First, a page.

You’re Already Paying for America’s Aging Infrastructure
Anyone that’s lived in an older home understands that there is rarely such a thing as an easy home upgrade. Knock out a wall and you may be confronted with a tangled electrical system made out of cloth wires sitting on top of horsehair insulation. You can plaster the wall back up, but you’ll always know what’s lurking underneath will require attention at some point. America’s infrastructure has become like an old home in need of a deeper renovation. Its roads may be freshly paved, but underneath the new asphalt are 100-year-old water mains that could fail at any time.
Our aging infrastructure is in dire need of an overhaul and requires an immense amount of federal funding to do so. The American Society of Civil Engineers (ASCE) publishes an Infrastructure Report Card every four years – and we’ve received a D+ grade in the last two reports. ASCE’s infrastructure report believes that the US requires $4.5 trillion in order to repair the condition of our roads, bridges, dams, airports, schools, and more. That’s not small change.
President Donald Trump did announce a $200 billion-dollar infrastructure plan this past February. However, during a November rally in Ohio, he stated that the plan would “probably have to wait until after the election” before it was revisited. In the meantime, lawmakers continue to push through infrastructure related legislation like the Water Resources Development Act of 2018 (WRDA), a water resource bill that funds the upkeep of dams, reservoirs and waterways, but a more comprehensive plan is sorely needed.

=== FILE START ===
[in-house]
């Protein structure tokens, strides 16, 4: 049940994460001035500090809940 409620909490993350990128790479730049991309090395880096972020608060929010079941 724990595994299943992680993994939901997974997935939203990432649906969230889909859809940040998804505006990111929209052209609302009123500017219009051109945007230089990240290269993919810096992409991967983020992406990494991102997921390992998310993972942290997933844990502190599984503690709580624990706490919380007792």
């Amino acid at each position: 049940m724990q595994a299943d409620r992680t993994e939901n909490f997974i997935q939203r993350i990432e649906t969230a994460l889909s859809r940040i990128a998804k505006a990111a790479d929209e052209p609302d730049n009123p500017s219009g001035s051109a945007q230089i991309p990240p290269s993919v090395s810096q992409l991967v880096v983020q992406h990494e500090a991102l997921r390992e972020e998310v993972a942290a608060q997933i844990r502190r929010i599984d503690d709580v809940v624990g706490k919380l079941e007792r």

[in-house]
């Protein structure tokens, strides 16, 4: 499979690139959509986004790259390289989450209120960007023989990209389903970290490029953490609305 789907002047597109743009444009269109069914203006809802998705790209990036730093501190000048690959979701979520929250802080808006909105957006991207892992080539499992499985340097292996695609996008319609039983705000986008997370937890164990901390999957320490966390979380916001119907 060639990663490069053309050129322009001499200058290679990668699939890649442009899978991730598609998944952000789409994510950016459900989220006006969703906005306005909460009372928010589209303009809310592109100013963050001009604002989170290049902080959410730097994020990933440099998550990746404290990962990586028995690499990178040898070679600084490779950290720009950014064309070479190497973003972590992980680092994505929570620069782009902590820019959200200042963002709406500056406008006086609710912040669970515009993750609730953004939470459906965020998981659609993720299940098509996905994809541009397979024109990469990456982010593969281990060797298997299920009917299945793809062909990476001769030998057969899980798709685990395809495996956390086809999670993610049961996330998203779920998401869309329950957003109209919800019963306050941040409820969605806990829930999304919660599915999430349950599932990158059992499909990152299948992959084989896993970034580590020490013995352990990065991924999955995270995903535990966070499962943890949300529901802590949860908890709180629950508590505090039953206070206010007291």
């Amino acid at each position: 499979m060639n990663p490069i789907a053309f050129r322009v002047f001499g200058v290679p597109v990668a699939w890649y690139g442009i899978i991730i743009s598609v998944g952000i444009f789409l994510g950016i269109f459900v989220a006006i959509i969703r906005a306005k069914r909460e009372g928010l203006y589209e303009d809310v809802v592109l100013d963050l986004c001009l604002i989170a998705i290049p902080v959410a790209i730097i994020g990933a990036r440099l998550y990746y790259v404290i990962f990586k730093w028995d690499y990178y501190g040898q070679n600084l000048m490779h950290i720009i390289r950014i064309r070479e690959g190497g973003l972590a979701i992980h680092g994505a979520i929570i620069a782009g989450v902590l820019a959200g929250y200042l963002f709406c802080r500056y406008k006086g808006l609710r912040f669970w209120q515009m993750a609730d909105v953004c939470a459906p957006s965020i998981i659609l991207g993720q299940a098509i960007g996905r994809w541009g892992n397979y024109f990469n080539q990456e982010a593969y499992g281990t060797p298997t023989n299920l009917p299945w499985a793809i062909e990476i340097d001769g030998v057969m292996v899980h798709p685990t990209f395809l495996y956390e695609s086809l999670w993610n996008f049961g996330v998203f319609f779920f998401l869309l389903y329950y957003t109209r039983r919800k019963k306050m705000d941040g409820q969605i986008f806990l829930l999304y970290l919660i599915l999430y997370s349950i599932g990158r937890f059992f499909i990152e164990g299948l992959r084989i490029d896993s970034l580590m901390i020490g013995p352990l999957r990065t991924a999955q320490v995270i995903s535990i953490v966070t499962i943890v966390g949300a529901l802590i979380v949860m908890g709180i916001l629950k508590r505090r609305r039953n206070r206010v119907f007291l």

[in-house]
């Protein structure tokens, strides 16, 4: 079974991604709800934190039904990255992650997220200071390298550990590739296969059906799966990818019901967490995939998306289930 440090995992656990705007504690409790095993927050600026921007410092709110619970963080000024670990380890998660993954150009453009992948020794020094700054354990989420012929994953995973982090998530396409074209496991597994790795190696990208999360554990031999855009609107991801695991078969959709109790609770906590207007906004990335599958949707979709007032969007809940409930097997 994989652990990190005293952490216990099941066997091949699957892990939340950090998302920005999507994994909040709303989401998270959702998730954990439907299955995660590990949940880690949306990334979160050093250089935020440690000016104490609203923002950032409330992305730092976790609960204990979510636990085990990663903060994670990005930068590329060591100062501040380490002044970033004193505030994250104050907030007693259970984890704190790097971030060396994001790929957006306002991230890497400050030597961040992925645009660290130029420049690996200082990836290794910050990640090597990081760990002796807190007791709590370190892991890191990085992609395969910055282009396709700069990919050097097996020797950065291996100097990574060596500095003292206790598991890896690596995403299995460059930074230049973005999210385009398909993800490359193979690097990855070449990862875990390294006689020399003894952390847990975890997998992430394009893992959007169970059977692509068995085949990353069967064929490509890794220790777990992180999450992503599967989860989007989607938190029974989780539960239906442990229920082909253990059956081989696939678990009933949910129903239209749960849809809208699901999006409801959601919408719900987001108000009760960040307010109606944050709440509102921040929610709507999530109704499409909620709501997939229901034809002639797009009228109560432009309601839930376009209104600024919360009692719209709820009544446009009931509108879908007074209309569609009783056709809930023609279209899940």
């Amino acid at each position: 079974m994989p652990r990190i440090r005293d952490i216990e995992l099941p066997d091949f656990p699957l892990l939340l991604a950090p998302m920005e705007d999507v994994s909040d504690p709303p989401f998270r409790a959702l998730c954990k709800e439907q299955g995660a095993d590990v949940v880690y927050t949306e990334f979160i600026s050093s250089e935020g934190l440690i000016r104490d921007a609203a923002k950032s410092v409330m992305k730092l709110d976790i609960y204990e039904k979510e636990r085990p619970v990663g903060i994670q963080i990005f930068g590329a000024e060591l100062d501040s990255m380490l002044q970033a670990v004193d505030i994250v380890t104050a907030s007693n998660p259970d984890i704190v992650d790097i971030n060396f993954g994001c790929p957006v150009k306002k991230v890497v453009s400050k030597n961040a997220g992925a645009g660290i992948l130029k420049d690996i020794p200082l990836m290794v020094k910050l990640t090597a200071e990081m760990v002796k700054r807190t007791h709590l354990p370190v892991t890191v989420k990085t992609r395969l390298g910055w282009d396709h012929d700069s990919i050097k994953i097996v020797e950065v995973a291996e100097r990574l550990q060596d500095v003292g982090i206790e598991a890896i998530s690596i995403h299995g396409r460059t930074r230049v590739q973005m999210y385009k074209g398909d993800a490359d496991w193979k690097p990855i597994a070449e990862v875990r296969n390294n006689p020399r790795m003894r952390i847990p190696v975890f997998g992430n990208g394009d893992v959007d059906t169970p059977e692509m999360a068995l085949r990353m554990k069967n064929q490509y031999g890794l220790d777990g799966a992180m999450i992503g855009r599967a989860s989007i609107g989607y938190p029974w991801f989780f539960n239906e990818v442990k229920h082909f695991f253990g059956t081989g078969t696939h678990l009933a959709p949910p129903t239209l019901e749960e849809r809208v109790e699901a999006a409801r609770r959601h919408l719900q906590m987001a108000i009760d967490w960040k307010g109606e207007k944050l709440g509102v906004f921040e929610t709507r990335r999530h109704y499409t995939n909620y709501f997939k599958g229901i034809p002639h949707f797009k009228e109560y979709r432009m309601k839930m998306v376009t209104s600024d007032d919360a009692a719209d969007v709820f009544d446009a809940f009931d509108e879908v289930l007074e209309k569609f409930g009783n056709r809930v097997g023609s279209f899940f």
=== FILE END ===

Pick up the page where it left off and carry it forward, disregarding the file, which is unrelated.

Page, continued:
Homeowner advocates like The National Association of REALTORS® (NAR) recognize the impact that a failing infrastructure will have on our quality of life and property values – and have made supporting infrastructure reform a priority in 2019. They are asking current and future homeowners to lend their voice by reaching out to Congress on the issue.
Below are a few ways you may already be feeling the consequences of our aging infrastructure during your daily commute.
If you drive to work, you may have noticed that your car’s suspension system has been taking a beating. Business Insider reports that “Roads in the US are in bad shape. About 32% of urban roads and 14% of rural roads are in poor condition.” Drivers are also spending more money filling up their gas tanks. That’s because driving over bumpy, crumbling roads translates to about $160 billion in wasted fuel.
The bridges you may drive over during your morning commute need attention too. ASCE’s infrastructure report states that of the 614,387 bridges that are in the US, 200,000 are greater than 50 years old. There’s presently a $836 billion backlog of funding needed to fix the highways and bridges in the US, according to a report by the US Department of Transportation.
Does it feel like it’s taking longer to get to work because of bus or train breakdowns and derailments? The ASCE reports that our public transportation is so underfunded that it would cost $90 billion just to fix the backlog of repairs. That number will climb to $122 million by 2032, if we plan to make the necessary upgrades and expansions.
Wage earning riders who have to wait long periods between transit connections can experience a loss of income because their availability is limited by the extended commute. In areas that don’t have access to public transportation – home values are lower, job opportunities decrease and residents pay more out of pocket for their commute. NAR reports, “Residents of transit-oriented neighborhoods have greater access to jobs via transit; own fewer cars; and live in dense, walkable areas, resulting in lower transportation costs.”
Roadways, bridges and public transportation are just a few pieces of a larger infrastructure crisis. These may be the areas where we first feel the need for greater funding, but there is more at stake. The aging wastewater treatment plants we depend on for clean water and the schools our children attend are also in need of significant overhauls.
Learn more about infrastructure by reading the article, “What Exactly Is Infrastructure and Why Is It Important to Homeowners?”